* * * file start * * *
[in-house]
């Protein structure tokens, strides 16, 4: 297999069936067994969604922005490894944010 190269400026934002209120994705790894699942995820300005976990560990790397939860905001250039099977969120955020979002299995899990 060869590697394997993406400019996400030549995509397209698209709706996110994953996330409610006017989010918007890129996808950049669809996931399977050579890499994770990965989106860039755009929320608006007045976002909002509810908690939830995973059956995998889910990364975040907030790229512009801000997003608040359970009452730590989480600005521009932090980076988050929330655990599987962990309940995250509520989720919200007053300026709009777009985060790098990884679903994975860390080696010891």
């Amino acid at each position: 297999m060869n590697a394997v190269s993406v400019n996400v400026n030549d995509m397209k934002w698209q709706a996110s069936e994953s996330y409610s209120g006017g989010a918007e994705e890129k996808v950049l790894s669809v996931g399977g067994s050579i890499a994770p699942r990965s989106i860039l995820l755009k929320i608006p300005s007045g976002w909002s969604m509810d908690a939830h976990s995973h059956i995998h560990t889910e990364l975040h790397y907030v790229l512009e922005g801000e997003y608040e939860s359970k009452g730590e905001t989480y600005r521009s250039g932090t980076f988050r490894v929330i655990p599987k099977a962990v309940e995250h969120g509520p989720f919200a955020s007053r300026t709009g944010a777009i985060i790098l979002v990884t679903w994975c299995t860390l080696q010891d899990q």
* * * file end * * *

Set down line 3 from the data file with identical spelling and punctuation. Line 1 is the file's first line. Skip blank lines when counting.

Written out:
């Amino acid at each position: 297999m060869n590697a394997v190269s993406v400019n996400v400026n030549d995509m397209k934002w698209q709706a996110s069936e994953s996330y409610s209120g006017g989010a918007e994705e890129k996808v950049l790894s669809v996931g399977g067994s050579i890499a994770p699942r990965s989106i860039l995820l755009k929320i608006p300005s007045g976002w909002s969604m509810d908690a939830h976990s995973h059956i995998h560990t889910e990364l975040h790397y907030v790229l512009e922005g801000e997003y608040e939860s359970k009452g730590e905001t989480y600005r521009s250039g932090t980076f988050r490894v929330i655990p599987k099977a962990v309940e995250h969120g509520p989720f919200a955020s007053r300026t709009g944010a777009i985060i790098l979002v990884t679903w994975c299995t860390l080696q010891d899990q």